Whom neither beasts nor enemies could'tame;

Nor Juno's might subdue, Love quell’d the same. Your bravest souldiers and most generous spirits are enervated with it, *ubi mulieribus blanditiis permittunt se, & inquinantur amplexibus. Apollo, that took upon him to curs all dis. cases, d could not help himself of this; and therefore e Socrates calls Love a tyrant, and brings him triumphing in a Chariot, whom Petrache imitates in his triumph of Love, and Fracastorius in an elegant Poem expresseth. at large, Cupid riding, Mars and Apollo following his Chariot, Psyche weeping, &c.

În vegetall creatures what soveraignty Love hath, by many pregnant proofs and familiar examples may be proved, especially, of palme trees, which are both he and she, and express not a sympathy but a love-passion, and by many observations have been confirmed.

« + Vivunt in venerem frondes, omnisq; vicissim
Felix arbor amat, nutant & mutua palmæ :
Fædera, populeo suspirat populus ictu,

Et Platano Platanus, alnoque assibilat alnus." Constantine de Agric. lib. 10. cap. 4. gives an instance out of Florentius his Georgicks, of a Palm tree that loved most fervently, “fand would not be comforted untill such time her Love applied her self unto her ; you might see the two trees bend, and of their own accords stretch out their boughs to embrace and kiss each other: They will give manifest signs of mutuall-love." Ammianus Marcellinus lib. 24. reports, that they marry one another, and fall in love if they grow in sight; and when the winde brings the sinell to them, they are marvelously affected. Philostratus in Imaginibus, observes as much, and Galen lib. 6. de locis affectis cap. 5. they will be sick for love; ready to dye and pine away, which the husbandmen perceiving, saith Constantine, “stroke many Palms that grow together, and so stroking again the Palm that is enamoured, they carry kisses from the one to the other:" or tying the leaves and branches of the one to the stem of the other, will make them both flourish and prosper a great deal better : “h which are enamoured, they can perceive by the bending of boughs, and inclination of their bodies.” If any man think this which I say to be a tale, let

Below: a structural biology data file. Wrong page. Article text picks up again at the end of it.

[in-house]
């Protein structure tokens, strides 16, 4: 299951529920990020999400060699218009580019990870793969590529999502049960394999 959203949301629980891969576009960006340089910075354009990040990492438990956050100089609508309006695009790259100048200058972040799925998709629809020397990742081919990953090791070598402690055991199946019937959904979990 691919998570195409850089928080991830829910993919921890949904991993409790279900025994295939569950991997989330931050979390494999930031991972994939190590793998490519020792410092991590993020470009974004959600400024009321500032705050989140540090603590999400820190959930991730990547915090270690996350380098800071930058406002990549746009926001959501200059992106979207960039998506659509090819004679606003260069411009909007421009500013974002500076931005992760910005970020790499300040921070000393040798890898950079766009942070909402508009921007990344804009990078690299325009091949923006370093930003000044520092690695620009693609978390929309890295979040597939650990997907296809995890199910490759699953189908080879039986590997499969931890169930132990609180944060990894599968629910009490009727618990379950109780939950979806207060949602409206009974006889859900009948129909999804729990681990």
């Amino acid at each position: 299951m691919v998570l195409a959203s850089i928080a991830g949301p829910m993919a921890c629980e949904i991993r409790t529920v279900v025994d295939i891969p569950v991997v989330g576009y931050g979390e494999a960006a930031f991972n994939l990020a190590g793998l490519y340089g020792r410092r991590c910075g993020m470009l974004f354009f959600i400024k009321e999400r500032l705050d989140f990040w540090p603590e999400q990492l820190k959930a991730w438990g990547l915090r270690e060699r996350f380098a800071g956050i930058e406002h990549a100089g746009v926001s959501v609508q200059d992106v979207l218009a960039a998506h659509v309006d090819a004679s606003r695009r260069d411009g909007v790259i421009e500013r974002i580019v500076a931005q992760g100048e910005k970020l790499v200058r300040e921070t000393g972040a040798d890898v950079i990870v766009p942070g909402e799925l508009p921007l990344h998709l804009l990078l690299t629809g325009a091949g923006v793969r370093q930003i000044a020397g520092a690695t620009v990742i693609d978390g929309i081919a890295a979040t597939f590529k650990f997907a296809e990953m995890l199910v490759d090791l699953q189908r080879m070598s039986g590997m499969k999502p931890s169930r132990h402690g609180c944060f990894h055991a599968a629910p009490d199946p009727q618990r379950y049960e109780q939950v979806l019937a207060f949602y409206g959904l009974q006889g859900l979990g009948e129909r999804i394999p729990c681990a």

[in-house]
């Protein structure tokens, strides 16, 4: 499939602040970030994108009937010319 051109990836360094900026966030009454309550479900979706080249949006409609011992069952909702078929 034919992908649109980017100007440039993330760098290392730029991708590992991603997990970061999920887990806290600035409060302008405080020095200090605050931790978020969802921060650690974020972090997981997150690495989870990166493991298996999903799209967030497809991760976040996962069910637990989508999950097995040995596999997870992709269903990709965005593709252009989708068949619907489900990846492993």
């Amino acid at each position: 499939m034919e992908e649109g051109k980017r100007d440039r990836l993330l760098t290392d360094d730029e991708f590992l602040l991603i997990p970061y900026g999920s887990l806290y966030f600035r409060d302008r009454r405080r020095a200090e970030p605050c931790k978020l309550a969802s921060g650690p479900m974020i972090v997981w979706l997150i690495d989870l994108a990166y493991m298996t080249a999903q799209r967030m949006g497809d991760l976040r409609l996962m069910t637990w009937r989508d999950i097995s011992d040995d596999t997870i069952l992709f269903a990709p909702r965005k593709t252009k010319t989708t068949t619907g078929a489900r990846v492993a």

* Altopilus. fol. 79. Nullis amor est medicabilis herbis. Plutarch. in Amatorio. Dictator quo creato cessant reliqui magistratus. + Claudian. descript vener. aulæ. Neq; prius in iis desiderium cessat dum dejectus consoletur; videre enim est ipsam arborem incurvatam, ultro ramis ab utrisq; vi. cissim ad osculum excorrectis. Manifesta dant mutui desiderii signa. Multas palmas contingens quæ simul crescunt, rursusq; ad amantem regrediens, Camq; manu attingens, quasi osculum mutuo ministrare videtur, & expediti concubitus gratiam facit. Quam vero ipsa desideret affectu ramorum significat, & adullam respicit; amantur, &c. Vol. II.